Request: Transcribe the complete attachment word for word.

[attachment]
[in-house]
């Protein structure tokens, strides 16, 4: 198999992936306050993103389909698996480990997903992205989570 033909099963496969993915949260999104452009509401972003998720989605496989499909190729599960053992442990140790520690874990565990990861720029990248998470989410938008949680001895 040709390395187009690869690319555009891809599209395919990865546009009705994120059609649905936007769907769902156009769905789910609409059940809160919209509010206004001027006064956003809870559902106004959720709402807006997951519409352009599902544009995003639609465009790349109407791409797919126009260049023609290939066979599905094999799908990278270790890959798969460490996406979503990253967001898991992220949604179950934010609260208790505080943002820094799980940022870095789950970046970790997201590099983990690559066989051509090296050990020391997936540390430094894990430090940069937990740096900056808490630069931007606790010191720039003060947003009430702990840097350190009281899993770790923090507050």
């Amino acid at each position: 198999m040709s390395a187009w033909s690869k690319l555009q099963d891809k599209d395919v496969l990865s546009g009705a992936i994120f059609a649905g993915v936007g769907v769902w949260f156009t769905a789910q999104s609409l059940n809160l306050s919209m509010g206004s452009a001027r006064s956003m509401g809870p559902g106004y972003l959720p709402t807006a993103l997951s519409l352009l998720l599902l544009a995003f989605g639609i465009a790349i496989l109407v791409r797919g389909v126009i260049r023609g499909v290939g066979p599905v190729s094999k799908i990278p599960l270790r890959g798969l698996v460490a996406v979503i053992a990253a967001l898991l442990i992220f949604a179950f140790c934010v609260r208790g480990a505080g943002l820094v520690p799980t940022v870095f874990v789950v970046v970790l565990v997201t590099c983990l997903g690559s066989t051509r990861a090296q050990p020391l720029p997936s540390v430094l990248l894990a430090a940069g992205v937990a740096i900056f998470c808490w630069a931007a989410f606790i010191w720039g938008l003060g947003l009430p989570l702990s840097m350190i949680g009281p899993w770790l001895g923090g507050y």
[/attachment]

[in-house]
């Protein structure tokens, strides 16, 4: 198999992936306050993103389909698996480990997903992205989570 033909099963496969993915949260999104452009509401972003998720989605496989499909190729599960053992442990140790520690874990565990990861720029990248998470989410938008949680001895 040709390395187009690869690319555009891809599209395919990865546009009705994120059609649905936007769907769902156009769905789910609409059940809160919209509010206004001027006064956003809870559902106004959720709402807006997951519409352009599902544009995003639609465009790349109407791409797919126009260049023609290939066979599905094999799908990278270790890959798969460490996406979503990253967001898991992220949604179950934010609260208790505080943002820094799980940022870095789950970046970790997201590099983990690559066989051509090296050990020391997936540390430094894990430090940069937990740096900056808490630069931007606790010191720039003060947003009430702990840097350190009281899993770790923090507050």
């Amino acid at each position: 198999m040709s390395a187009w033909s690869k690319l555009q099963d891809k599209d395919v496969l990865s546009g009705a992936i994120f059609a649905g993915v936007g769907v769902w949260f156009t769905a789910q999104s609409l059940n809160l306050s919209m509010g206004s452009a001027r006064s956003m509401g809870p559902g106004y972003l959720p709402t807006a993103l997951s519409l352009l998720l599902l544009a995003f989605g639609i465009a790349i496989l109407v791409r797919g389909v126009i260049r023609g499909v290939g066979p599905v190729s094999k799908i990278p599960l270790r890959g798969l698996v460490a996406v979503i053992a990253a967001l898991l442990i992220f949604a179950f140790c934010v609260r208790g480990a505080g943002l820094v520690p799980t940022v870095f874990v789950v970046v970790l565990v997201t590099c983990l997903g690559s066989t051509r990861a090296q050990p020391l720029p997936s540390v430094l990248l894990a430090a940069g992205v937990a740096i900056f998470c808490w630069a931007a989410f606790i010191w720039g938008l003060g947003l009430p989570l702990s840097m350190i949680g009281p899993w770790l001895g923090g507050y």